FIG. 7 is an elevation view of a radiator assembly with a panel removed to illustrate the multichannel pipe folded into an M configuration;
FIG. 8a is an elevation view of a radiator assembly, with a panel removed to illustrate the "paper clip" configuration of the multichannel pipe and pipe crossover;
FIG. 8b is an exploded perspective view of a section of the arrangement of FIG. 8a in which the crossover occurs;
FIG. 9 is a cross-sectional view of a portion of a radiator illustrating a double-wall bumper;
FIG. 10a is a temperature profile along the center of a radiator configured as in FIG. 2a illustrating a temperature peak attributable to the single pipe, FIG. 10b is a like plot for the "M" configuration of FIG. 7, and FIG. 10c is a temperature plot for the "paper clip" configuration of FIG. 8a;
FIGS. 11a-11h illustrate various cross sections of multichannel pipe which may be used in the various embodiments of the invention;
FIG. 12 is a schematic diagram of a control system according to the invention; and
FIGS. 13 and 14 are functional flow diagrams illustrating the operating of the controller of FIG. 12.
FIG. 1 is a perspective view of a space vehicle 10. Space vehicle 10 includes a platform or core carrier 12, a payload mounting area 14, solar panels 16 and 18, propulsion unit 20, interface 22 for orbital manned vehicle (OMV) servicing, and (SCAR) 24 for additional payload carrier. An antenna 26 provides for communication. The solar panels 16 and 18 produce electrical energy which drives the various sensors and functions of the space vehicle. As mentioned, unavoidable inefficiencies in the energy utilizing equipment result in waste heat which must be removed from the spacecraft to maintain a stable temperature. Some heat radiation is provided by body-mounted radiators located in a region 28. The locations of the body-mounted radiators may not be convenient for thermal connection to sources of waste heat, or the amount of heat radiating surface may not be adequate to the volume of waste heat to be handled. For this purpose, a further free standing heat radiator assembly illustrated as 30 is provided.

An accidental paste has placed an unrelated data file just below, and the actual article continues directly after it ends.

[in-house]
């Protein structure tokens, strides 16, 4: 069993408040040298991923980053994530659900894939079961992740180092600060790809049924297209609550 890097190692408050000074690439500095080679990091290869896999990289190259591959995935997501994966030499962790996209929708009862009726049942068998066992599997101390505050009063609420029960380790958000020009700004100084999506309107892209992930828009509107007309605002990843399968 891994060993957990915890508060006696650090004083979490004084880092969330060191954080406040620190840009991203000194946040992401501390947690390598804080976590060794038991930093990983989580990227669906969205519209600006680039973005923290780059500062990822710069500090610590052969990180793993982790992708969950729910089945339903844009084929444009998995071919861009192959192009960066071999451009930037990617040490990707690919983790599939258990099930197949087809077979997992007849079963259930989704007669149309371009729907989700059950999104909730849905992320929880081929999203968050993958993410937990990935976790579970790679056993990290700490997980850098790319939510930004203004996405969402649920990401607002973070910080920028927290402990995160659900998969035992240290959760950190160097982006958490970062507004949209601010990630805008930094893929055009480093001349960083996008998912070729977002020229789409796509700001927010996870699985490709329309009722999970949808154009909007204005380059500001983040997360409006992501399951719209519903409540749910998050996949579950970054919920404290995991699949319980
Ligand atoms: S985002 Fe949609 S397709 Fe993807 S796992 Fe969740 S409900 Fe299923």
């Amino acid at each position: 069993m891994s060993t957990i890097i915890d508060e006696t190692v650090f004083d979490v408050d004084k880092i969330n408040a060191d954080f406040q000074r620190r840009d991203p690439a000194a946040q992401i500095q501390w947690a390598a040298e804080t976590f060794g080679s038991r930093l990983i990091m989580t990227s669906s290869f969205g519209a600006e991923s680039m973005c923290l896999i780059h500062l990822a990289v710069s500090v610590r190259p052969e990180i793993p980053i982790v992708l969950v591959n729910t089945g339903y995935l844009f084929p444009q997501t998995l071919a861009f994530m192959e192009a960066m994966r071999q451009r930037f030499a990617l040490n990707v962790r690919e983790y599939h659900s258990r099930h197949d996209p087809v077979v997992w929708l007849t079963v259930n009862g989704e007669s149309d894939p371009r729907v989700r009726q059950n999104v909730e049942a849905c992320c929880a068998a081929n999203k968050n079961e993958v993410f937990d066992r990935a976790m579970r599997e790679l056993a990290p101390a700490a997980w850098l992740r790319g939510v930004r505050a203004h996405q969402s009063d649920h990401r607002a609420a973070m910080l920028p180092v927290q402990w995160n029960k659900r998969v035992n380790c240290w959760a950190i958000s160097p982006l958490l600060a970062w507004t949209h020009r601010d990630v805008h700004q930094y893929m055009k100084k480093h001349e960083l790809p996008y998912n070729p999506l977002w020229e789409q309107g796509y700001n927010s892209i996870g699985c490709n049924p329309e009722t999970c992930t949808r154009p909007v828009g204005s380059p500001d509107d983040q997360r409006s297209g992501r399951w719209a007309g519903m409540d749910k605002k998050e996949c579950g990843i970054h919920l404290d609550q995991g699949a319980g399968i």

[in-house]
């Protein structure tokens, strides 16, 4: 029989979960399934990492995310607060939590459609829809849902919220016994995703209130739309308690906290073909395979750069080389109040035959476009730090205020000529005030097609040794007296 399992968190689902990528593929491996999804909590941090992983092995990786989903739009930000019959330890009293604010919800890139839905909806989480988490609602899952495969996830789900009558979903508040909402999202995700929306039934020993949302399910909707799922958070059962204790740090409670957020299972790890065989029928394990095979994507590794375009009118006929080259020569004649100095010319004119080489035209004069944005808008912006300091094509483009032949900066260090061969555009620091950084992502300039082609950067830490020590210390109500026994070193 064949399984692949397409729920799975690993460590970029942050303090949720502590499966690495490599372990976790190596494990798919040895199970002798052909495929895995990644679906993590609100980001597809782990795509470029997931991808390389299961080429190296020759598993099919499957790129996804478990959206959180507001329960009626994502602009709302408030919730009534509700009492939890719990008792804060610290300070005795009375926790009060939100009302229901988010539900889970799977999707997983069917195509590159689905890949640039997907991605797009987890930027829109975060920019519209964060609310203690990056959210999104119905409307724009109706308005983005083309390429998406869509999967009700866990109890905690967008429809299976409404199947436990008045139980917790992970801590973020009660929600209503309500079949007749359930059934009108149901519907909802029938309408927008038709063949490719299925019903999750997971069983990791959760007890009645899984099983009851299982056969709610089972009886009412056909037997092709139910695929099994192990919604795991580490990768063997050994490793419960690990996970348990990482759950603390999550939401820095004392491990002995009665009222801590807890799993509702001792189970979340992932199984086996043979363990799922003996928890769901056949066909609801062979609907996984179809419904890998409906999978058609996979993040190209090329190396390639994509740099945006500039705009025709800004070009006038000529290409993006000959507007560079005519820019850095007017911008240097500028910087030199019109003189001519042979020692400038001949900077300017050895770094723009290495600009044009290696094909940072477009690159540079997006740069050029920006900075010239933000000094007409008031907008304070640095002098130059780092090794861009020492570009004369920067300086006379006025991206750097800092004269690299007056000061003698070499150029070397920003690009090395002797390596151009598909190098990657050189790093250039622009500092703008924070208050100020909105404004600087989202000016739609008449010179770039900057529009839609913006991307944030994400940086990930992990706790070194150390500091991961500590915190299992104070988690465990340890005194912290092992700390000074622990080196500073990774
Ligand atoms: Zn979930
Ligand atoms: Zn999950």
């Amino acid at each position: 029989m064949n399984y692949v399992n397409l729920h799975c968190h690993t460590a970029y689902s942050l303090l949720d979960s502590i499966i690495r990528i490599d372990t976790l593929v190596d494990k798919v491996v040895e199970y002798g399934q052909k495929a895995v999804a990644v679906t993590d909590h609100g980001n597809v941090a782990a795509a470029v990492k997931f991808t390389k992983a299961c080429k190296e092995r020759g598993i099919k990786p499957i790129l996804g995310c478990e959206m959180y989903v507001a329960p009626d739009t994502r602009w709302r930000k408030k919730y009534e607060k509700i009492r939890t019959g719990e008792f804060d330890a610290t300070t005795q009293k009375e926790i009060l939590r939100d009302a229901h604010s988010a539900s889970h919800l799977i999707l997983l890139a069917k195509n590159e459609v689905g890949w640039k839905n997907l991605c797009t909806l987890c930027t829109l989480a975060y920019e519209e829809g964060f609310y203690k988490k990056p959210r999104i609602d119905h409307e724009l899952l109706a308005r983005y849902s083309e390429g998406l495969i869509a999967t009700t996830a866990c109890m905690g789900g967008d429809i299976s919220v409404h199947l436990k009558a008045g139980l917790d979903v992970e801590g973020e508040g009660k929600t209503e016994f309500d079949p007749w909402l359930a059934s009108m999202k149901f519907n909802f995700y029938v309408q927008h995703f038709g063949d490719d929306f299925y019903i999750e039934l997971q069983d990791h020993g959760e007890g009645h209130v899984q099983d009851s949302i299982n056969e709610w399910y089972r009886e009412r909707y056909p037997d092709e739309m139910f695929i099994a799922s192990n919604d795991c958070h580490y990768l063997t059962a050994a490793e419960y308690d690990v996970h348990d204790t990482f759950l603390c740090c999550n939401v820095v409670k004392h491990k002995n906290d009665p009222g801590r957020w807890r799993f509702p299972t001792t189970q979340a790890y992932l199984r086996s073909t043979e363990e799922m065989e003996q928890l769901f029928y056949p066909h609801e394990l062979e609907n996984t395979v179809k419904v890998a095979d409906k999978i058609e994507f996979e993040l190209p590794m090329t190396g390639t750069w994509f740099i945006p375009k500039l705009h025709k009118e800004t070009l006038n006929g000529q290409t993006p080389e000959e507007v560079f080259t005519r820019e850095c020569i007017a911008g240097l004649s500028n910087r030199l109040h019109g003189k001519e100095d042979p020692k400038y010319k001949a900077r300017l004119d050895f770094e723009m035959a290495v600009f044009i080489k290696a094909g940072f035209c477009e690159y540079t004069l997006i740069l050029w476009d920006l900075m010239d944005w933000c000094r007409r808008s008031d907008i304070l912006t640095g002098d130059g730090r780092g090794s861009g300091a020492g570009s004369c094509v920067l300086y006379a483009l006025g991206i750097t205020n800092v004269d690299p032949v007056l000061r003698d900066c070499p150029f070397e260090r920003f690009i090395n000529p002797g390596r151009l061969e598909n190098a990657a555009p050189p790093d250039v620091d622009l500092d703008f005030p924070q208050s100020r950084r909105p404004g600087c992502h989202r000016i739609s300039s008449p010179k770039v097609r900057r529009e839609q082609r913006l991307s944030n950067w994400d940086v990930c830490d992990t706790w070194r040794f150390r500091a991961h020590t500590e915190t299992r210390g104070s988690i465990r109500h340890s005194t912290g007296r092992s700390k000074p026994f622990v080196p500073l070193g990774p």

FIG. 2a a side elevation view of free standing heat radiator assembly 30. As illustrated in FIG. 2a, the free standing radiator assembly includes an elongated vapor manifold, plenum or header 210 which extends the length of the radiator and which receives at its left end coolant vapor which carries with it in the form of latent heat of vaporization waste heat extracted from a source of waste heat (not illustrated). An elongated liquid manifold or header 212 runs parallel to vapor manifold 210 and receives from individual radiators or radiator panels 222, 224 . . . coolant which has been cooled into a liquid form. The liquid coolant is returned to the sources of waste heat for further cooling thereof.
Pairs of coupling units 214, 216; 218, 220 connect individual heat radiators 222, 224 to vapor manifold 210 and to liquid manifold 212. Coupling units 214-220 and other coupling units not illustrated in FIG. 2a include controllable valves and may include sensing units, as described below. Coupling units 214-220 are connected by multiconductor electrical cables illustrated as 230 and 232 to a control unit (not illustrated in FIG. 2a). A thermally conductive multi-channel pipe 226 is connected to coupling units 214 and 216 to allow coolant to flow from manifold 210 to manifold 212. Similarly, a thermally conductive multi-channel pipe 228 is connected to coupling units 218 and 220 for allowing coolant to flow from manifold 210 to manifold 212. Separate thermally conductive panels 234 and 236 are thermally bonded to multi-channel pipes 226 and 228, respectively, on the side facing the viewer in FIG. 2a. At least those sides of panels 234 and 236 facing into space are capable of substantial radiation, either inherently or by virtue of a radiation-enhancing surface treatment or coating, as known in the art. This radiation is of the type known as "black-body" or "grey-body" radiation.